Fruits are hailed as nature’s jewels, offering a spectrum of colours, flavours, and invaluable health benefits. However, the extent of these benefits depends on how fruits ripen.
The World Health Organisation advises a daily intake of five servings (400g) of fruits and vegetables for optimal health. Thus, high demand and consumption have led to challenges in allowing fruits to ripen naturally.
Ethylene, a natural gaseous compound produced by fruits, plays a crucial role in the ripening process, known as climacteric.
When unripe, ethylene production is sluggish, causing delays in the climacteric phase. Conversely, as fruits ripen, ethylene levels multiply, sometimes leading to overripening and spoilage.
50% post harvest loss in agriculture
In 2023, the Nigerian Stored Products Research Institute (NSPRI) reported a staggering 50% post-harvest loss in fruits and vegetables annually. This loss underscores the need for efficient ripening practises to minimise waste and meet consumer demands.
They offer a bounty of nutrients, from essential vitamins and minerals to fibre and antioxidants. Regular consumption bolsters the immune system, reduces the risk of chronic diseases, aids digestion, combats free radicals, lowers blood pressure, and promotes radiant skin.
They are also effective for weight management.
Sadly, the quest for profit often leads farmers and vendors to resort to artificial ripening methods.
Common chemicals include ethylene, ethephon, calcium carbide, and potash/alum (akanwu), while pesticides like sniper are used for preservation.
Calcium carbide is particularly prevalent, especially for fruits like bananas, mangoes, and plantains. However, the use of such chemicals poses grave health risks.
The Director General of NAFDAC, Professor Adeyeye Mojisola, warns that calcium carbide contains impurities that can lead to cancer, kidney and liver failure, skin cancer, and even death.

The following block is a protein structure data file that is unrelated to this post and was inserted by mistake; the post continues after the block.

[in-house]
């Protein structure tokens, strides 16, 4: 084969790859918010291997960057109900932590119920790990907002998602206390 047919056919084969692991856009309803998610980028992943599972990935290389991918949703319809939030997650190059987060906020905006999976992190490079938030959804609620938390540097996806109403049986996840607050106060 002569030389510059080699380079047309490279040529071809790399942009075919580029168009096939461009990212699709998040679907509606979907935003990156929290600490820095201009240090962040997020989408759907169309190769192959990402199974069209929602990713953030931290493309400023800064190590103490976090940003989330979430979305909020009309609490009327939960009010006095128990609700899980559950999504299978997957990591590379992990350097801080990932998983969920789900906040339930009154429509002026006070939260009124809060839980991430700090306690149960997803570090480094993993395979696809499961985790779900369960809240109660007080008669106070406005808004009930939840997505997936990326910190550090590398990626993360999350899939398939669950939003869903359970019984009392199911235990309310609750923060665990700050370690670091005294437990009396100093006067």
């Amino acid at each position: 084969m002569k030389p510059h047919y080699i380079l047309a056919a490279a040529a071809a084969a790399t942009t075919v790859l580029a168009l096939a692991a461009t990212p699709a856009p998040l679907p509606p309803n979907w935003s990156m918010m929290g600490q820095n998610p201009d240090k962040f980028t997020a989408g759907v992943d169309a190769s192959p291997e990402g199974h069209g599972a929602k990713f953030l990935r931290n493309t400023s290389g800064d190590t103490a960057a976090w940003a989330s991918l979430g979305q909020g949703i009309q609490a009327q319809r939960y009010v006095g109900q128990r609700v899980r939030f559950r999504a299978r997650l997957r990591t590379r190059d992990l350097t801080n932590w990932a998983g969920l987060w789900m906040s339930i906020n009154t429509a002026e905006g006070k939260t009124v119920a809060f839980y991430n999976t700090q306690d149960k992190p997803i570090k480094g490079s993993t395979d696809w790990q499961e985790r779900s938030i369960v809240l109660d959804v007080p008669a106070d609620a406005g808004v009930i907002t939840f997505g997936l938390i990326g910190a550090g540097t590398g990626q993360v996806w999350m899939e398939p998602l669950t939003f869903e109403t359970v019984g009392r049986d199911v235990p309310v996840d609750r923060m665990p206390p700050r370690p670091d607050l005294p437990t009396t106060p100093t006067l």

Sleepiness, headaches, dizziness, weakness, and low blood pressure
Symptoms of consuming artificially ripened fruits include sleepiness, headaches, dizziness, weakness, and low blood pressure, making it highly inadvisable, especially for expectant mothers.
Beyond health concerns, these chemicals also harm the environment and jeopardise the safety of workers, farmers, and vendors.
Identifying artificially ripened
Identifying artificially ripened fruits can be challenging, but vigilance is crucial.
Watch for fruits with vibrant exteriors but raw interiors, and be wary of bananas with yellow skin but dark green stems and a powdery residue.
While finger-pointing persists between farmers, vendors, and regulatory agencies, NAFDAC has taken a decisive stance against this illicit practise.
It’s time for consumers to demand natural, healthy fruits and for all stakeholders to prioritise safety, health, and sustainability in the fruit supply chain.
Writing by Juliet Onwurah; Editing by Saadatu Albashir